When faced with a choice between a candidate with no vision and a candidate with a nasty vision, many voters will embrace the nasty vision. Even in times of peace and prosperity, perfectly decent human beings are willing to vote for candidates promising extraordinarily cruel policies. When a candidate who promises to inflict extraordinary cruelty on the despised and the abject wins high office, he will (surprise, surprise) use his new-won powers to inflict cruelty on the abject and the despised.
The last 12 months hold out many lessons such as these. But in the last days, I’ve been thinking of another, more abstract takeaway. Before the election, most people I knew were saying that a Trump presidency would be extremely dangerous—but that this wasn’t something to worry about since he could never get elected. After the election, a lot of those same people started to say that Trump was a nasty man—but that this wasn’t something to worry about because our institutions would stop him before he could possibly do lasting damage.
What explains their change of heart? A rather trivial, but very dangerous, failing: the deep desire to believe that the world we live in—which for most of us has been mostly decent for most of our lives—could not possibly turn quite so dark quite so quickly.
And yet, it is increasingly difficult to shake the feeling that we are now descending into darkness. In less than two weeks, Trump has delivered one of the most divisive inaugurals in the history of the country and spread blatant lies from the Oval Office. He has ordered the construction of a border wall and threatened Mexico with punitive tariffs. He has barred permanent residents from entering the country and banned refugees.
More is in the works: According to draft executive orders, Trump might deport legal families that use social services and gut the number of visas available for high-skill workers. He is planning to allow companies receiving federal funding to fire employees based on their religious beliefs and to repeal many LGBT rights.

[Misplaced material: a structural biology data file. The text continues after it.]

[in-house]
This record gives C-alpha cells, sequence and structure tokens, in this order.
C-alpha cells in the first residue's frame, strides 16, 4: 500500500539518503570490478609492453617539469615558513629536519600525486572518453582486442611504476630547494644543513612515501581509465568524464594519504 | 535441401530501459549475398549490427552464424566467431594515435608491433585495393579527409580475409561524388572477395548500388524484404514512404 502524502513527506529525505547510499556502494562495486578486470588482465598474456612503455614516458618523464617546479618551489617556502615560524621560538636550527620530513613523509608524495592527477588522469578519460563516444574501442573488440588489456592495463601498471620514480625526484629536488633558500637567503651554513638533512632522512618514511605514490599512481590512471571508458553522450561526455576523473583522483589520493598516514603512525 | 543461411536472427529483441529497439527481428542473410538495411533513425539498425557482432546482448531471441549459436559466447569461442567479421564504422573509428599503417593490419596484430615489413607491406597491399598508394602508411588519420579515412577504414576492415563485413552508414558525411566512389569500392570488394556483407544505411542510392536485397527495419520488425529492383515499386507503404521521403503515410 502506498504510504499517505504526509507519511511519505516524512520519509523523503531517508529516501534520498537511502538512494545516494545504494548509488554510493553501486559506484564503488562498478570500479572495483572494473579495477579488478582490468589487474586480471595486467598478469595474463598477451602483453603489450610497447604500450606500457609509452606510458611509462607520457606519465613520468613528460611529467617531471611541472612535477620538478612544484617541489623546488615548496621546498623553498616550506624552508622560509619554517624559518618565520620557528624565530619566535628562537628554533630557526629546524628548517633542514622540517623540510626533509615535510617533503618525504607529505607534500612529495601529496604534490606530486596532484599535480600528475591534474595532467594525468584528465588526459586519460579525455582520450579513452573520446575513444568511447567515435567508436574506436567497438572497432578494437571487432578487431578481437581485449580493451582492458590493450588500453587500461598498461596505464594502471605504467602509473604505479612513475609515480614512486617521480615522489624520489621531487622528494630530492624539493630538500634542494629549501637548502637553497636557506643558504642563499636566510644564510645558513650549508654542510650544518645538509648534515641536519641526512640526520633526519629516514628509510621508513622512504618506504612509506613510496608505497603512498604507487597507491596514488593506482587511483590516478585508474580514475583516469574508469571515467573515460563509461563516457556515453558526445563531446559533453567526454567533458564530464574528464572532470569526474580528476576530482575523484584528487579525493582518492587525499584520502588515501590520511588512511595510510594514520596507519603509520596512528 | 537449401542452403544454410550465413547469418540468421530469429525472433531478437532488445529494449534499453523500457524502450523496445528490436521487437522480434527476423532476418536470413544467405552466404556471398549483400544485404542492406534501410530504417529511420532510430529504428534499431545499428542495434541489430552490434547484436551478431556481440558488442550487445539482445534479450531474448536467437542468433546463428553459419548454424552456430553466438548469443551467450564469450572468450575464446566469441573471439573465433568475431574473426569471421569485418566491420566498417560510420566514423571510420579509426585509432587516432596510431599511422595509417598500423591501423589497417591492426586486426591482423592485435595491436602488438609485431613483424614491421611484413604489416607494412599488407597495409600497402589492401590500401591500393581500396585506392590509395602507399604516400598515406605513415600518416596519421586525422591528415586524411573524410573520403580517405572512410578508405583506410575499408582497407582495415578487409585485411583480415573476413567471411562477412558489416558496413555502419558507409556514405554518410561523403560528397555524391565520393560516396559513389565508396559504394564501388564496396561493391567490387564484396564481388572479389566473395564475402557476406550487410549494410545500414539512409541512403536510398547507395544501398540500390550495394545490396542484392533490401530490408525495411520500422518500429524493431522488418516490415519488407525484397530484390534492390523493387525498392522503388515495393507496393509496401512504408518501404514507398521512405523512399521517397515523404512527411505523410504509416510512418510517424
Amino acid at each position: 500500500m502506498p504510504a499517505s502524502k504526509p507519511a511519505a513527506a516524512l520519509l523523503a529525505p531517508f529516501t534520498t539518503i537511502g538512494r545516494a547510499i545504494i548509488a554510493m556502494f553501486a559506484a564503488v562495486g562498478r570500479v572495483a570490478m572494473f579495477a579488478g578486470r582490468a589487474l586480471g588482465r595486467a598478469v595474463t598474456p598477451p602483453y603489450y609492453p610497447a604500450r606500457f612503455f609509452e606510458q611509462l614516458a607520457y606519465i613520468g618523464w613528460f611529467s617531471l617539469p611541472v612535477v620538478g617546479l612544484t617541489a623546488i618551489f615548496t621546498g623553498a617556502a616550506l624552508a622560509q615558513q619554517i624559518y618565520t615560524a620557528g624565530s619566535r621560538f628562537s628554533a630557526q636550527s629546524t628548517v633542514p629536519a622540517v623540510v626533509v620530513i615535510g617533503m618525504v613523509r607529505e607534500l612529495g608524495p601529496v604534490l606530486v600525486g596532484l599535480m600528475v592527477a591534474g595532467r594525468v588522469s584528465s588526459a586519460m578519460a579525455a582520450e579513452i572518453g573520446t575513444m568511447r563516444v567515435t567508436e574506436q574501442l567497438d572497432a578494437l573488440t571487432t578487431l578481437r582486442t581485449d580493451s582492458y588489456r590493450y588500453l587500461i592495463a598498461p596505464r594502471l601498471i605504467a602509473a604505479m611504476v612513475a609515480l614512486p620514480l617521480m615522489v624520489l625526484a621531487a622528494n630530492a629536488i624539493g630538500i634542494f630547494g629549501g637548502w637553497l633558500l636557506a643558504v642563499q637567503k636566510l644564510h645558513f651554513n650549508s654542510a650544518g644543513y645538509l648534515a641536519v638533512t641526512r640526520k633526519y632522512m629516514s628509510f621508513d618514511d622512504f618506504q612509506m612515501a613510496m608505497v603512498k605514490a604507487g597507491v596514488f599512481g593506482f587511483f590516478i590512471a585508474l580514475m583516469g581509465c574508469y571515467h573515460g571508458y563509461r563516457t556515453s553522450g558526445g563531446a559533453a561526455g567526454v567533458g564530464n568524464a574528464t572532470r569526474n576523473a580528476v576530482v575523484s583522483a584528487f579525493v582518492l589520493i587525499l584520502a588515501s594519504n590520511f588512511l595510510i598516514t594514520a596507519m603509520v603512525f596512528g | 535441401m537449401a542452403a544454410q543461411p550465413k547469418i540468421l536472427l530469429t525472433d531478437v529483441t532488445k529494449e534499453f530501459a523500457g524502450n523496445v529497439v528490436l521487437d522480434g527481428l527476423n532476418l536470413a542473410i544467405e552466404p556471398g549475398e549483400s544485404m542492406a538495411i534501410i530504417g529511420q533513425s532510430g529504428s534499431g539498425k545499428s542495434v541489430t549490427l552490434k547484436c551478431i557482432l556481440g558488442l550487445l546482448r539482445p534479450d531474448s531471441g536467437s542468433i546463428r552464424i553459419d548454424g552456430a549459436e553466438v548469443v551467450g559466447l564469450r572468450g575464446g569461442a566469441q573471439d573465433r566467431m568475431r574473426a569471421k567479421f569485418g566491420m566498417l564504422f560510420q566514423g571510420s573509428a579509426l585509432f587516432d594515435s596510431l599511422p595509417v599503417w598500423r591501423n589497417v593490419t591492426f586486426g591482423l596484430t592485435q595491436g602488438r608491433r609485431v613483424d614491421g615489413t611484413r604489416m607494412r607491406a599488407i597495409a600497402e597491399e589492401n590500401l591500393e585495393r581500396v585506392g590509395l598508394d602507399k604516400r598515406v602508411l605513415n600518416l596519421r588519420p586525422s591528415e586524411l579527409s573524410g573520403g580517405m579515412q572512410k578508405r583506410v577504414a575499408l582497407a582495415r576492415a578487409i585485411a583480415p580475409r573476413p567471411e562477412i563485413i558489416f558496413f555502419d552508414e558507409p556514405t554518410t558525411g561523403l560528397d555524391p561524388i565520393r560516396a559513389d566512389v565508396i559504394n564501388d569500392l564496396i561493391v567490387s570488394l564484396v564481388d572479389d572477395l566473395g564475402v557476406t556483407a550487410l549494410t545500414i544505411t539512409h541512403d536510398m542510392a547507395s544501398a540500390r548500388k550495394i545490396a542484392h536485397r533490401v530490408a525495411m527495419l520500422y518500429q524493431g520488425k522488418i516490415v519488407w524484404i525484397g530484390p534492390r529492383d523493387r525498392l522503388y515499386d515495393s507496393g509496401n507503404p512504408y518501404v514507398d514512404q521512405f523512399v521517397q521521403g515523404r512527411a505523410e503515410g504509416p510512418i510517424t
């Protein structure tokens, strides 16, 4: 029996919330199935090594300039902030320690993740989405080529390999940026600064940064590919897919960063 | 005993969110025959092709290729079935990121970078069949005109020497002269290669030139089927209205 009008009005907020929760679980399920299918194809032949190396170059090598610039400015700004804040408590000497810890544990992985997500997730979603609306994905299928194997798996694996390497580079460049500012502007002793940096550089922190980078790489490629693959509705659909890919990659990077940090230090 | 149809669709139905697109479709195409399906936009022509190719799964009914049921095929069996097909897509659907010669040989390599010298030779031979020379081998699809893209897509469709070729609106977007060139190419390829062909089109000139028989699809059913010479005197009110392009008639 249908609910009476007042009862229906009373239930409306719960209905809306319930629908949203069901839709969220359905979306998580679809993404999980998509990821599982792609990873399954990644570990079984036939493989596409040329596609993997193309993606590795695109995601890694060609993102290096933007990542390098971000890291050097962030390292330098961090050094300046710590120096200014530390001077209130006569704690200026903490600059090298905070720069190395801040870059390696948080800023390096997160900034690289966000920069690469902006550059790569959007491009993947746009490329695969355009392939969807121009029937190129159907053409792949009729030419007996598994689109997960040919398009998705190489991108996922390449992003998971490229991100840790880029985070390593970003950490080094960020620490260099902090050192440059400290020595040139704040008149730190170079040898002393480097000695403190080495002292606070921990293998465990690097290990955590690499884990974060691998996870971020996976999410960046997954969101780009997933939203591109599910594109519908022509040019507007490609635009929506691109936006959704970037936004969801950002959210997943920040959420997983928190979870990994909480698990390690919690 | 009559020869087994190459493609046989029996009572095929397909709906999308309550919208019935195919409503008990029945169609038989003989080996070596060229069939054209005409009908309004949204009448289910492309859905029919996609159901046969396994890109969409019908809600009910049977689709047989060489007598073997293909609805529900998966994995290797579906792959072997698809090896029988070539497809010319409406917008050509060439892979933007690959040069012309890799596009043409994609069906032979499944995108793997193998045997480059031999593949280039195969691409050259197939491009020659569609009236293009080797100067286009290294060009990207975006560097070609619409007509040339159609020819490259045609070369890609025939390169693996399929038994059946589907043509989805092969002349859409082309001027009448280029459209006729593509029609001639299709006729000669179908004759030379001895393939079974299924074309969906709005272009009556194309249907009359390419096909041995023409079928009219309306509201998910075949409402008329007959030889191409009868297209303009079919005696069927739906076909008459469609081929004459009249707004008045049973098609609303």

I could go on. But any attempt at comprehensiveness would be tedious as well as futile: There is simply too much chaos and mean-spiritedness. The party in power, meanwhile, seems determined to stand idly by. So far, Republicans in Congress have proved shockingly willing to rubber-stamp Trump’s policies and Cabinet picks. His more extreme actions have led to cautious grumbling. But when the time to vote on his agenda came, “moderate” Republicans have once again lacked the courage of their convictions.
So we seemingly have every reason to despair—and yet I have actually found myself to be quite hopeful over the last days. The Women’s March turned into the biggest political rally in U.S. history, and the executive order on immigration inspired spontaneous protests at airports all over this great nation. Courts stayed large parts of the executive order on immigration and—though their current numbers limit their ability to hamstring Trump’s agenda—Democrats are putting up a dogged fight in Congress. Several high-ranking officials have publicly defied or criticized orders they found unconscionable and hundreds of bureaucrats are secretly leaking their broken hearts out.